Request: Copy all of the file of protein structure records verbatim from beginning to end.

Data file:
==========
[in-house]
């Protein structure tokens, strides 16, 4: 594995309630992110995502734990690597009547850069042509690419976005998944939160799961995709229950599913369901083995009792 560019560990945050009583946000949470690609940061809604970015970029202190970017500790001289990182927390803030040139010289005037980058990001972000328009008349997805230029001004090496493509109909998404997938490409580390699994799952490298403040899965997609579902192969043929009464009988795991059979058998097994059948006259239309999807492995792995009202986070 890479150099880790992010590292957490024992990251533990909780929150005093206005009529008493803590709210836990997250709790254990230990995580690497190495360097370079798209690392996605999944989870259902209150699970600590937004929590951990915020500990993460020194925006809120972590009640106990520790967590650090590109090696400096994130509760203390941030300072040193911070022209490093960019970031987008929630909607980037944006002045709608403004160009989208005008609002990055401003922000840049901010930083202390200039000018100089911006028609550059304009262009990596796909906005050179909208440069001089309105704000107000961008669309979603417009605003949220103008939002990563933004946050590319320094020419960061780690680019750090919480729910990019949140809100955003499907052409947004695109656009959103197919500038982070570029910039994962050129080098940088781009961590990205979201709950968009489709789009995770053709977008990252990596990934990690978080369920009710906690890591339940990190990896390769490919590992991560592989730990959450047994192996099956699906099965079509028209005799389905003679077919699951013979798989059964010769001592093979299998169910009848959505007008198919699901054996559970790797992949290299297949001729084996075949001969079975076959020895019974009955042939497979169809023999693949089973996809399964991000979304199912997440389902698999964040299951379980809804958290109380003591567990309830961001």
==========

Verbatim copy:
[in-house]
């Protein structure tokens, strides 16, 4: 594995309630992110995502734990690597009547850069042509690419976005998944939160799961995709229950599913369901083995009792 560019560990945050009583946000949470690609940061809604970015970029202190970017500790001289990182927390803030040139010289005037980058990001972000328009008349997805230029001004090496493509109909998404997938490409580390699994799952490298403040899965997609579902192969043929009464009988795991059979058998097994059948006259239309999807492995792995009202986070 890479150099880790992010590292957490024992990251533990909780929150005093206005009529008493803590709210836990997250709790254990230990995580690497190495360097370079798209690392996605999944989870259902209150699970600590937004929590951990915020500990993460020194925006809120972590009640106990520790967590650090590109090696400096994130509760203390941030300072040193911070022209490093960019970031987008929630909607980037944006002045709608403004160009989208005008609002990055401003922000840049901010930083202390200039000018100089911006028609550059304009262009990596796909906005050179909208440069001089309105704000107000961008669309979603417009605003949220103008939002990563933004946050590319320094020419960061780690680019750090919480729910990019949140809100955003499907052409947004695109656009959103197919500038982070570029910039994962050129080098940088781009961590990205979201709950968009489709789009995770053709977008990252990596990934990690978080369920009710906690890591339940990190990896390769490919590992991560592989730990959450047994192996099956699906099965079509028209005799389905003679077919699951013979798989059964010769001592093979299998169910009848959505007008198919699901054996559970790797992949290299297949001729084996075949001969079975076959020895019974009955042939497979169809023999693949089973996809399964991000979304199912997440389902698999964040299951379980809804958290109380003591567990309830961001």